The very specializations that once made these birds so successful have made it difficult for them to adapt to change. The ‘akiapola‘au, for example, is endangered; only about a thousand are left. Of more than 140 endemic bird species here when humans arrived, some thirty-seven survive, and thirty of those are on the federal endangered species list. The US Fish and Wildlife Service is about to add yet another species: the ‘i‘iwi. These brilliant birds have become something of an emblem for Hawai‘i’s birds—Berger has gotten more commissions to paint them than she has for than any other bird—but they’re crowded into a few shrinking upland forests, and disease-bearing mosquitoes are moving uphill as the climate warms. San Diego Zoo programs are trying to buy the birds time. The Keauhou Bird Conservation Center hatched eight more ‘alala in the spring of 2011. Its programs have released more than 400 nene (Hawaiian geese) as well as puaiohi (Kaua‘i thrushes), palila and Maui parrotbills back into the wild.
“My mom—she painted abstract and impressionistic, so I watched her all my life. I grew up with the smell of turpentine,” Berger says. She herself began by painting abstracts and pursued a degree in wildlife management at Humboldt State University in California, returning to Alaska’s Denali National Park to study red foxes as part of her coursework. Then one summer, a course called Representational Drawing brought her two passions together. Her first realistic painting was of a wandering Jew, a weedy vine with blue flowers known in Hawai‘i as honohono. “It blew me away,” she recalls. “I was like, ‘Oh, my God, it works!’ It was the first time I’d done something like that.”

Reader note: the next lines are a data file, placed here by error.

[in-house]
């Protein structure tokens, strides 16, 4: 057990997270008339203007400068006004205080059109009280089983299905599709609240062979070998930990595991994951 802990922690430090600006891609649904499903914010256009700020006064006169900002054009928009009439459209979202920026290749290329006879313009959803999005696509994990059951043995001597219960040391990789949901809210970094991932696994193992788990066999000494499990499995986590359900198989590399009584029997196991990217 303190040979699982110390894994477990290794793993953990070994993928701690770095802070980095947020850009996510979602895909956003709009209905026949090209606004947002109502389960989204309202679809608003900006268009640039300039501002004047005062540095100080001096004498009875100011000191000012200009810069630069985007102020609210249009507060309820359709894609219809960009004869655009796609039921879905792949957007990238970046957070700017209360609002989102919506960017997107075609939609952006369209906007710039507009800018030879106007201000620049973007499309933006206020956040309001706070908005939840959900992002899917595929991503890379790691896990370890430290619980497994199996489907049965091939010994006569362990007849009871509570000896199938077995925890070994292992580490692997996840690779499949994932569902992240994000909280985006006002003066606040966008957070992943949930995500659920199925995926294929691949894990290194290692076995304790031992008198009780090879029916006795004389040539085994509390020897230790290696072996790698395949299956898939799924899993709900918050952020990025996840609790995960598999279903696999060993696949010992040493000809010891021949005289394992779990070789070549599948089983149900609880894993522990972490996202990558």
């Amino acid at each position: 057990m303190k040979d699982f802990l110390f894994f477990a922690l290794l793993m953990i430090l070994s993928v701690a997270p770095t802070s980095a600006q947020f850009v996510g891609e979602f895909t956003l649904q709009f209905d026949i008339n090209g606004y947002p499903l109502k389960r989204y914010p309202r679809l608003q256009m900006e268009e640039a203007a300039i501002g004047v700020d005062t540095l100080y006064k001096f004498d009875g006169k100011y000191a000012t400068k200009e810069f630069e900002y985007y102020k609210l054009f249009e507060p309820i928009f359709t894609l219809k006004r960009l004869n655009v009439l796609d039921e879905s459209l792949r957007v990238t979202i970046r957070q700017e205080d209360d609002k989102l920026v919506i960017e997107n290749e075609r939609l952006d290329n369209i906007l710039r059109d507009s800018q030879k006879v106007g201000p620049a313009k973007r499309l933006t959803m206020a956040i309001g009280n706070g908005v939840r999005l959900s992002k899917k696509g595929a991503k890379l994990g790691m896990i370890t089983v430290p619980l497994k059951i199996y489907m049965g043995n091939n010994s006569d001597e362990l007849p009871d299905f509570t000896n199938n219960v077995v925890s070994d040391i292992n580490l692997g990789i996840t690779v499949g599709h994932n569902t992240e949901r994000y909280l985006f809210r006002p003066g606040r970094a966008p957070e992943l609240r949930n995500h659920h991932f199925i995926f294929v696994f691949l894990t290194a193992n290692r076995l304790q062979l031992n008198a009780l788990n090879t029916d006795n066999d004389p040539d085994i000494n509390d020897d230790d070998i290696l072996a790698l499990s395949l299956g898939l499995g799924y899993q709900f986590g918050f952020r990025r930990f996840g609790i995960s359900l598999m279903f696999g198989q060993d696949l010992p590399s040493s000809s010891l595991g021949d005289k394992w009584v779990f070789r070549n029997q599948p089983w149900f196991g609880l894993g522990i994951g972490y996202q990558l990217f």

The same week she graduated, she married another wildlife biologist and moved to a remote fire tower in Northern California: “I was the lookout, and Mark had an all-woman fire crew,” she says. Her husband eventually got a job with the Fish and Wildlife Service on the Big Island, where Berger found work with the Hawaiian Sugar Planters’ Association. She didn’t much care for the job, which involved trapping and dissecting rats, but the very-early-morning rat-catching hours gave her time to paint in the afternoons.
Then tragedy struck. “Our first baby died, and our marriage ended shortly after,” she recalls. Berger later remarried and had two more children, but her second husband died in a car crash shortly after their second child’s birth. “I was just in survival mode. I was raising two kids on my own,” she remembers. She got a job as a veterinarian’s assistant but also turned to her painting to help make ends meet. She found an appreciative clientele and sold so many paintings that she doesn’t even remember many of them now. Eventually she went back to school, got a nursing degree and found work at a local clinic, then as an overnight nurse in the psychiatric ward at Hilo Medical Center. “The job consumed me—I was exhausted all the time,” she remembers.
Then one day, “this guy called me up out of the blue.” He wanted her to paint “all the living native birds [of Hawai‘i] and to do it like Audubon. I did not take him seriously at first; I didn’t know him.” But she did some checking and found out that “he travels around the world helping conservation efforts.” And he paid her in advance.
She quit nursing to work exclusively on Endemic Birds, and she continues to work as a full-time artist today. “I’m poorer, but I have a life,” she says, “and I’m doing what I love.”
Last November Berger entered an abstract pastel called “Searching for Alternatives” in the East Hawai‘i Cultural Center’s annual Fall Arts Festival. The State Foundation for Culture and the Arts purchased it, which “kind of gave me my license to continue with [abstract art],” she says. “I’m so glad, because that’s really what I like to do.”
Though her style has changed, her message hasn’t. “‘Searching for Alternatives,’” Berger says, “involves two ‘i‘iwi and three small, white eggs. One ‘i‘iwi is confronting a black ball of squiggly lines that equal confusion in a changing environment.”